Dr. Ted Spears, the founder and chairman of the Sylacauga Magic of Marble Festival, stands with a rotating sculpture depicting Ulysses on one side and Penelope on the other. The sculpture was carved by Italian sculptor Reno Maggi during a previous festival. Photo by Jim Plott

Cook says that in the early 1900s, Italian sculptor Giuseppe Moretti, who created Birmingham’s Vulcan statue, reportedly discovered Sylacauga marble when he saw a Bible crafted from it in the Birmingham office of Republic Steel executive John H. Adams. He had Adams take him to Sylacauga and a love affair between Moretti and Sylacauga marble was born. 

His carving, “The Head of Christ,” was one of his first pieces carved from Sylacauga marble and it accompanied him along with the Vulcan to the St. Louis World’s Fair in 1904 where both were put on display.  

“It is said that he carried that piece with him wherever he went,” Cook said of the carving, which is now on display at the state Archives and History in Montgomery.

Moretti established a quarry in the area where he ran a commercial operation and continued to sculpt. However, a series of consequences resulted in Moretti leaving the quarry and Alabama in the 1920s.

Sylacauga marble can be found all over the world. In Washington D.C. alone, it has been used in some form in the Lincoln Memorial, the Washington Monument and U.S. Supreme Court building, in addition to the state Capitol and the state Archives in Montgomery.

Cook said the translucence and strength are what have made Sylacauga marble popular through the ages. 

“Moretti and others have said there are only two other places in the world that have this pure crystalline marble like Sylacauga, and that is the Island of Paros off the coast of Greece and the other is Carrara (in Italy),” Cook says. 

Cook says that long before Moretti, Alabama educator Julia Tutwiler made that same comparison and thought enough of the stone to pen a verse to it in what is now the state song, “Alabama.”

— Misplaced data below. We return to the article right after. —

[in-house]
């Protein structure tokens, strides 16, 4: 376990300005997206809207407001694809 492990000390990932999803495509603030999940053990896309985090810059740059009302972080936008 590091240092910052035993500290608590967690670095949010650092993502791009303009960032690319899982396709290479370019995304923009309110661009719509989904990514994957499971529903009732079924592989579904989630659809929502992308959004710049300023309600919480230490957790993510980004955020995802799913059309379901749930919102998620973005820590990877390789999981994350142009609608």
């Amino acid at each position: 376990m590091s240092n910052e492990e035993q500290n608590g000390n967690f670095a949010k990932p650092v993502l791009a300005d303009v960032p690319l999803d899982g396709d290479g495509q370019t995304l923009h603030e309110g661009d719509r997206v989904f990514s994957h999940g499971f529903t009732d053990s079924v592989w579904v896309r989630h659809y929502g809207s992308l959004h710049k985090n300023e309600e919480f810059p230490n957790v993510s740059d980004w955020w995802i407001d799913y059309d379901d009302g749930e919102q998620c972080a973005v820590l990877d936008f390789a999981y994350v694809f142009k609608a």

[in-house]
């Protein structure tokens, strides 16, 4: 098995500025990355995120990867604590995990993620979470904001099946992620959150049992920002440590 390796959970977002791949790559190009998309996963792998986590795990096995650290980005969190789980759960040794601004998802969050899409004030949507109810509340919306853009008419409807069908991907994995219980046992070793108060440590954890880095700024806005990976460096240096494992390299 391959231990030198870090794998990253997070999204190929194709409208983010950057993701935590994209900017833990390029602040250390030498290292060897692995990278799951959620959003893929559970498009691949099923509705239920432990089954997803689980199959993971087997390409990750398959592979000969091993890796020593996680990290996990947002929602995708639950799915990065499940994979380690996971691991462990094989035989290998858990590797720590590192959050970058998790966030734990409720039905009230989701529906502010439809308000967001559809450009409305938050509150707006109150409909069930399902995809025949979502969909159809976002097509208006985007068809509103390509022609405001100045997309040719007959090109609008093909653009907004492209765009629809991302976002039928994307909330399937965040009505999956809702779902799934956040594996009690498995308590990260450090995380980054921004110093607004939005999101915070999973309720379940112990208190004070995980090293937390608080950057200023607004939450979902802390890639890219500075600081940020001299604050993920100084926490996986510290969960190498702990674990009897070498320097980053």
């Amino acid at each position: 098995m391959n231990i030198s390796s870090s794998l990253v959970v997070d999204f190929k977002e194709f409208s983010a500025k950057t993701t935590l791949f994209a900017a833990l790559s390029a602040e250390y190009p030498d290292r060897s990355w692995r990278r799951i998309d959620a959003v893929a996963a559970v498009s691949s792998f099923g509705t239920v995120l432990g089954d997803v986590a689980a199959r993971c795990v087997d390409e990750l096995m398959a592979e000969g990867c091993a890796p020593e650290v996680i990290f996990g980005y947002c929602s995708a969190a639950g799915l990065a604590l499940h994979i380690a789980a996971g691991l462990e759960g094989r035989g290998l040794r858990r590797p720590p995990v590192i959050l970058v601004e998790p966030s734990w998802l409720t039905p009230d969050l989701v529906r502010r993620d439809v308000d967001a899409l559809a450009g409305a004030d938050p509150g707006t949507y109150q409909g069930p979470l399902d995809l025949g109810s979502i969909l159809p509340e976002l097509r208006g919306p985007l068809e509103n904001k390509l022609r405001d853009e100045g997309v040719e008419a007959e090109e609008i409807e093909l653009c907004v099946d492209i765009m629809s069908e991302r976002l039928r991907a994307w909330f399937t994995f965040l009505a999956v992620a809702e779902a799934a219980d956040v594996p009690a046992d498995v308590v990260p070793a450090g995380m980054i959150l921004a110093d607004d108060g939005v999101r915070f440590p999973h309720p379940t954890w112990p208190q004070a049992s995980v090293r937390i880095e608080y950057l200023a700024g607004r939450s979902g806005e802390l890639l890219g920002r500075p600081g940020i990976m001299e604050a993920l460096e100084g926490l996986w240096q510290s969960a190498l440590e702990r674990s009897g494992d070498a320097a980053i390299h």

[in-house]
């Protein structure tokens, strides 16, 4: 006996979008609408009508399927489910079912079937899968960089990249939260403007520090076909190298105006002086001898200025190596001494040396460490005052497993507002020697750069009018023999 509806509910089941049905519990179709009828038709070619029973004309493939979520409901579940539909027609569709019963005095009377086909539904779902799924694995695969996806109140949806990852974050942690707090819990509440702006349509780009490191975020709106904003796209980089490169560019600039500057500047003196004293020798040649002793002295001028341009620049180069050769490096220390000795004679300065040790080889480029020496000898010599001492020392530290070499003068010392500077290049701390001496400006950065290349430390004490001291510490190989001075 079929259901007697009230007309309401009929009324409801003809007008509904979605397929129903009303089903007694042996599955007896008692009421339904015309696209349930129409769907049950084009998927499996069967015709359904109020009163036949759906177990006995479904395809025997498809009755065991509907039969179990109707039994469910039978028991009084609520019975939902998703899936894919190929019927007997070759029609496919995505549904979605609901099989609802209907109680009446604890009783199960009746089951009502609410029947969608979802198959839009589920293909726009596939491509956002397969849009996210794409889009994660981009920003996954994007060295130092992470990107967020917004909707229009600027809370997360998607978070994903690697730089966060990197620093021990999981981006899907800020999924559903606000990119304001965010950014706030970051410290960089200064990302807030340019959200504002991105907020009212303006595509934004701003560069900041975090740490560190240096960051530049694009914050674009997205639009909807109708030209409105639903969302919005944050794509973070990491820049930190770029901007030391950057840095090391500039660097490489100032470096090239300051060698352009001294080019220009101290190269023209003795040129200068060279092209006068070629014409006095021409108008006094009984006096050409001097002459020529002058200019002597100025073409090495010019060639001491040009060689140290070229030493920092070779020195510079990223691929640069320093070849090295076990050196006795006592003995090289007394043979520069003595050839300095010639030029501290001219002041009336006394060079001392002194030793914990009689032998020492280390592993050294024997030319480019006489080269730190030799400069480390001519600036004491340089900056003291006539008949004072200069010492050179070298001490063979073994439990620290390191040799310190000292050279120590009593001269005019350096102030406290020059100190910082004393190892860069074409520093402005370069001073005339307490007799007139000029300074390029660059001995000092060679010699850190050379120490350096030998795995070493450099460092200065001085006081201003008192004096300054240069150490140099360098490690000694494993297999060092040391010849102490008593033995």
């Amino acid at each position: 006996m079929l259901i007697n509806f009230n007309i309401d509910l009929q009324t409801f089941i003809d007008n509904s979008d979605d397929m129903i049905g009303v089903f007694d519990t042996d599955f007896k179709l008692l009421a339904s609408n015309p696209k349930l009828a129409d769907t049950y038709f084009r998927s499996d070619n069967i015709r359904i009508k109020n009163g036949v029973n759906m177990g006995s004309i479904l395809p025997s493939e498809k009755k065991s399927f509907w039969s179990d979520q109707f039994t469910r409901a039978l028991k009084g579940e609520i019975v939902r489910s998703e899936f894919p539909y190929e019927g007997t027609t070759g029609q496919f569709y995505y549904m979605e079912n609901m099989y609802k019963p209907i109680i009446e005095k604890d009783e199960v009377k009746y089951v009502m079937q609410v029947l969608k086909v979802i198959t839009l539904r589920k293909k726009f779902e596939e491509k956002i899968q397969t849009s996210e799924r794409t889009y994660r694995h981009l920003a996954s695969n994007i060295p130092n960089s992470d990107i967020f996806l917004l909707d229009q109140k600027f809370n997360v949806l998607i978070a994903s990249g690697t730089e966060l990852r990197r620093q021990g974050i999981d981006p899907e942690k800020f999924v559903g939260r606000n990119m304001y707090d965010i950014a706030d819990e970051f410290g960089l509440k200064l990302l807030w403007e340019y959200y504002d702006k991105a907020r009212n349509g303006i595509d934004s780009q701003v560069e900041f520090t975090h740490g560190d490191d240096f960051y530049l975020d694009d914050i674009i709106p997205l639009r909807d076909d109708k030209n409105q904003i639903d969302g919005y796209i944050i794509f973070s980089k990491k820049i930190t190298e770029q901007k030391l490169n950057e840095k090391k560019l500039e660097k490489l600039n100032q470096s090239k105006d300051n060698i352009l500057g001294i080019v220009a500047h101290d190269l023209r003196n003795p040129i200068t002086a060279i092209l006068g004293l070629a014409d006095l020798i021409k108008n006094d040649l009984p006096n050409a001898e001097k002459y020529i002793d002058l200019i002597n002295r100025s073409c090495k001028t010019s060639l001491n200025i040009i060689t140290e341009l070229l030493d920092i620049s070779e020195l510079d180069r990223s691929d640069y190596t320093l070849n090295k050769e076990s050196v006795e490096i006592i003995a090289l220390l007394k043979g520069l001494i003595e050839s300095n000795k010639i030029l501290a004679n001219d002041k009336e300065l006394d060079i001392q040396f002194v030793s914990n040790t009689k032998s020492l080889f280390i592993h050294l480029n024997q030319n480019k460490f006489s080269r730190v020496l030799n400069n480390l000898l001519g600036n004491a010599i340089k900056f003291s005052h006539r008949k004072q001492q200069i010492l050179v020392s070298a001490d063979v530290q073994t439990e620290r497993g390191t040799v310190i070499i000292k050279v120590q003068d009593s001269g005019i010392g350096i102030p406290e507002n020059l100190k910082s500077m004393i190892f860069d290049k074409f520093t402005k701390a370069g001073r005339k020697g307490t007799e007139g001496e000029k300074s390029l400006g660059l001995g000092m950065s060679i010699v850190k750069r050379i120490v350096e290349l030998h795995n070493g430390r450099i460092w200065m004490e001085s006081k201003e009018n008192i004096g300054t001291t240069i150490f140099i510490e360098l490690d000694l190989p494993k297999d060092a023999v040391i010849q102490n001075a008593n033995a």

Spears said the face of Sylacauga marble began changing in the 1960s when it became more valued crushed rather than in solid form. Although that didn’t go over well at first with many locals, it became a saving grace when the city’s top private employer, Avondale Mills, shut down in the early 2000s. 

Moretti’s “The Head of Christ” was one of his first and favorite sculptures from Sylacauga marble. It is on display at the state Department of Archives and History in Montgomery. Photo by Jim Plott

“Marble has been a boon to us,” Spears says. “Five out of the last six industries that have located in Sylacauga have come here because of the marble. It has saved us.”

And if you doubt that you have ever been exposed to Sylacauga marble, you might want to recalculate that thought. 

“Crushed marble is used in everything,” Spears said. “It’s calcium carbonate and it’s used in fertilizers, fiberglass, medicines, toothpaste, chewing gum and even that loaf of bread you buy at the store.”

If the marble festival runs its course, the marble won’t be to blame. Geologists estimate that at the current rate of extraction, there is still enough marble around Sylacauga to last 200 to 250 years. 

As to the city’s most famous rock, the Hodge meteorite, it is not totally ignored. In fact, on the grounds of the Sylacauga municipal complex, there is a monument to it – sculpted from marble.

Part of the massive columns for the U.S. Supreme Court building, which were quarried at Moretti-Hannah Marble company in Sylacauga. Photo courtesy of NewSouth Books
A tall obelisk shaped monument signed “e. Gantt” in Pine Hill Cemetery in Auburn. Dr. Edward Gantt was one of the first to recognize the potential of Sylacauga marble in the 19th century. Photo courtesy of NewSouth Books.
Giovanni Balderi’s “The Mask,” carved during the 2010 Magic of Marble Festival. Photo courtesy of NewSouth Books